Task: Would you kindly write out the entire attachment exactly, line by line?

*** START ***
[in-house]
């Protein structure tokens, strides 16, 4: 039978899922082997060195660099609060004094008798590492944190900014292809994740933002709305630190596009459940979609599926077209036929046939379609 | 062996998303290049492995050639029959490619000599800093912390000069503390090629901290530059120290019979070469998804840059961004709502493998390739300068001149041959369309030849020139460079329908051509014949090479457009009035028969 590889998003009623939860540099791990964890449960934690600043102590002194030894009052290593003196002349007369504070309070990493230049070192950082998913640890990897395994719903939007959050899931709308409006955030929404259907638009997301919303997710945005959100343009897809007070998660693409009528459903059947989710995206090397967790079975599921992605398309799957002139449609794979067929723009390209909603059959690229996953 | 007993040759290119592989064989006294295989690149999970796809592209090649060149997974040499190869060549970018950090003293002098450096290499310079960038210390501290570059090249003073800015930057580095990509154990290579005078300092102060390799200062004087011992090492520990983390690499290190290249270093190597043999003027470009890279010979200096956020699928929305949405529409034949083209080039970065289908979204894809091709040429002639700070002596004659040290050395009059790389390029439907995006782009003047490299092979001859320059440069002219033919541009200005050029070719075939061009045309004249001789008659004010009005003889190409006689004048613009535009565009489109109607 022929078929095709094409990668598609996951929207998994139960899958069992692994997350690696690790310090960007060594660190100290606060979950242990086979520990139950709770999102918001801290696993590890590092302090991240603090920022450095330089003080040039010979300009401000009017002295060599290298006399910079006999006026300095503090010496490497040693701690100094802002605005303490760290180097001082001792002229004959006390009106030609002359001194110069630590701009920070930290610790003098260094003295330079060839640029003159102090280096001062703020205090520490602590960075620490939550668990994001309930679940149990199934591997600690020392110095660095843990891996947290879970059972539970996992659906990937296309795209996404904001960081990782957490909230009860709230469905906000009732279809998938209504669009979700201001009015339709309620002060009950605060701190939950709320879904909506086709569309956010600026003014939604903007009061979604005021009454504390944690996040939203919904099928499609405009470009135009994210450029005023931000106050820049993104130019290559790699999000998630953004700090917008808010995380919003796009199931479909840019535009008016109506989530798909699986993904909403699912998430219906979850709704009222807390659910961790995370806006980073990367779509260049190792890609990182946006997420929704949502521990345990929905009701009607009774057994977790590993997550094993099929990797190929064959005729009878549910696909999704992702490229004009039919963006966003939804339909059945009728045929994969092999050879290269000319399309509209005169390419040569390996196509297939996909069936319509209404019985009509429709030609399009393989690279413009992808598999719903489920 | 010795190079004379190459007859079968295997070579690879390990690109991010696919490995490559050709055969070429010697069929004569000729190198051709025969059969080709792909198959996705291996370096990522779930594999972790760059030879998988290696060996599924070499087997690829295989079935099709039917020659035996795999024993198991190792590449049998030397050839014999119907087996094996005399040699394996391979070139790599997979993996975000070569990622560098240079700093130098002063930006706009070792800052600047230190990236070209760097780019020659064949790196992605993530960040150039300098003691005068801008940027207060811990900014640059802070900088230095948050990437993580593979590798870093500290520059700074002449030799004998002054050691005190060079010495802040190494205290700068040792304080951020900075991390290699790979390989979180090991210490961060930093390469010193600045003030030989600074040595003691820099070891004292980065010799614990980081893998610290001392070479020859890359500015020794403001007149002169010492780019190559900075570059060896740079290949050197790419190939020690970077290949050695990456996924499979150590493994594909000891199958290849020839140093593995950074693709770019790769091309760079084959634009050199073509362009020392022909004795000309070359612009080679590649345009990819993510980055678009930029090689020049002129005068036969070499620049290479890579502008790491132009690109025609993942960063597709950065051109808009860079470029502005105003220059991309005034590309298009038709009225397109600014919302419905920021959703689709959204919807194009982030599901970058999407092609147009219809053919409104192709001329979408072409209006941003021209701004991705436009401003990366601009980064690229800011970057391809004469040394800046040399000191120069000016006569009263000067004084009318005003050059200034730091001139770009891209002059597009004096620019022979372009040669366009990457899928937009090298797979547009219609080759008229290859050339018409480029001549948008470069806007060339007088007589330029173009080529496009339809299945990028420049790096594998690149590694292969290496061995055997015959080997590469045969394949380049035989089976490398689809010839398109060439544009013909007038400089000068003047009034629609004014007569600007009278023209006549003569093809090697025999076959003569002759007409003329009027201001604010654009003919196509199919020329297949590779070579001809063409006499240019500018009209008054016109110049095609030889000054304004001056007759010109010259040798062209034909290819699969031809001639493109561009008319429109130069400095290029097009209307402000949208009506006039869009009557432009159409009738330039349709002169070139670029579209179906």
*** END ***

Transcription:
[in-house]
């Protein structure tokens, strides 16, 4: 039978899922082997060195660099609060004094008798590492944190900014292809994740933002709305630190596009459940979609599926077209036929046939379609 | 062996998303290049492995050639029959490619000599800093912390000069503390090629901290530059120290019979070469998804840059961004709502493998390739300068001149041959369309030849020139460079329908051509014949090479457009009035028969 590889998003009623939860540099791990964890449960934690600043102590002194030894009052290593003196002349007369504070309070990493230049070192950082998913640890990897395994719903939007959050899931709308409006955030929404259907638009997301919303997710945005959100343009897809007070998660693409009528459903059947989710995206090397967790079975599921992605398309799957002139449609794979067929723009390209909603059959690229996953 | 007993040759290119592989064989006294295989690149999970796809592209090649060149997974040499190869060549970018950090003293002098450096290499310079960038210390501290570059090249003073800015930057580095990509154990290579005078300092102060390799200062004087011992090492520990983390690499290190290249270093190597043999003027470009890279010979200096956020699928929305949405529409034949083209080039970065289908979204894809091709040429002639700070002596004659040290050395009059790389390029439907995006782009003047490299092979001859320059440069002219033919541009200005050029070719075939061009045309004249001789008659004010009005003889190409006689004048613009535009565009489109109607 022929078929095709094409990668598609996951929207998994139960899958069992692994997350690696690790310090960007060594660190100290606060979950242990086979520990139950709770999102918001801290696993590890590092302090991240603090920022450095330089003080040039010979300009401000009017002295060599290298006399910079006999006026300095503090010496490497040693701690100094802002605005303490760290180097001082001792002229004959006390009106030609002359001194110069630590701009920070930290610790003098260094003295330079060839640029003159102090280096001062703020205090520490602590960075620490939550668990994001309930679940149990199934591997600690020392110095660095843990891996947290879970059972539970996992659906990937296309795209996404904001960081990782957490909230009860709230469905906000009732279809998938209504669009979700201001009015339709309620002060009950605060701190939950709320879904909506086709569309956010600026003014939604903007009061979604005021009454504390944690996040939203919904099928499609405009470009135009994210450029005023931000106050820049993104130019290559790699999000998630953004700090917008808010995380919003796009199931479909840019535009008016109506989530798909699986993904909403699912998430219906979850709704009222807390659910961790995370806006980073990367779509260049190792890609990182946006997420929704949502521990345990929905009701009607009774057994977790590993997550094993099929990797190929064959005729009878549910696909999704992702490229004009039919963006966003939804339909059945009728045929994969092999050879290269000319399309509209005169390419040569390996196509297939996909069936319509209404019985009509429709030609399009393989690279413009992808598999719903489920 | 010795190079004379190459007859079968295997070579690879390990690109991010696919490995490559050709055969070429010697069929004569000729190198051709025969059969080709792909198959996705291996370096990522779930594999972790760059030879998988290696060996599924070499087997690829295989079935099709039917020659035996795999024993198991190792590449049998030397050839014999119907087996094996005399040699394996391979070139790599997979993996975000070569990622560098240079700093130098002063930006706009070792800052600047230190990236070209760097780019020659064949790196992605993530960040150039300098003691005068801008940027207060811990900014640059802070900088230095948050990437993580593979590798870093500290520059700074002449030799004998002054050691005190060079010495802040190494205290700068040792304080951020900075991390290699790979390989979180090991210490961060930093390469010193600045003030030989600074040595003691820099070891004292980065010799614990980081893998610290001392070479020859890359500015020794403001007149002169010492780019190559900075570059060896740079290949050197790419190939020690970077290949050695990456996924499979150590493994594909000891199958290849020839140093593995950074693709770019790769091309760079084959634009050199073509362009020392022909004795000309070359612009080679590649345009990819993510980055678009930029090689020049002129005068036969070499620049290479890579502008790491132009690109025609993942960063597709950065051109808009860079470029502005105003220059991309005034590309298009038709009225397109600014919302419905920021959703689709959204919807194009982030599901970058999407092609147009219809053919409104192709001329979408072409209006941003021209701004991705436009401003990366601009980064690229800011970057391809004469040394800046040399000191120069000016006569009263000067004084009318005003050059200034730091001139770009891209002059597009004096620019022979372009040669366009990457899928937009090298797979547009219609080759008229290859050339018409480029001549948008470069806007060339007088007589330029173009080529496009339809299945990028420049790096594998690149590694292969290496061995055997015959080997590469045969394949380049035989089976490398689809010839398109060439544009013909007038400089000068003047009034629609004014007569600007009278023209006549003569093809090697025999076959003569002759007409003329009027201001604010654009003919196509199919020329297949590779070579001809063409006499240019500018009209008054016109110049095609030889000054304004001056007759010109010259040798062209034909290819699969031809001639493109561009008319429109130069400095290029097009209307402000949208009506006039869009009557432009159409009738330039349709002169070139670029579209179906």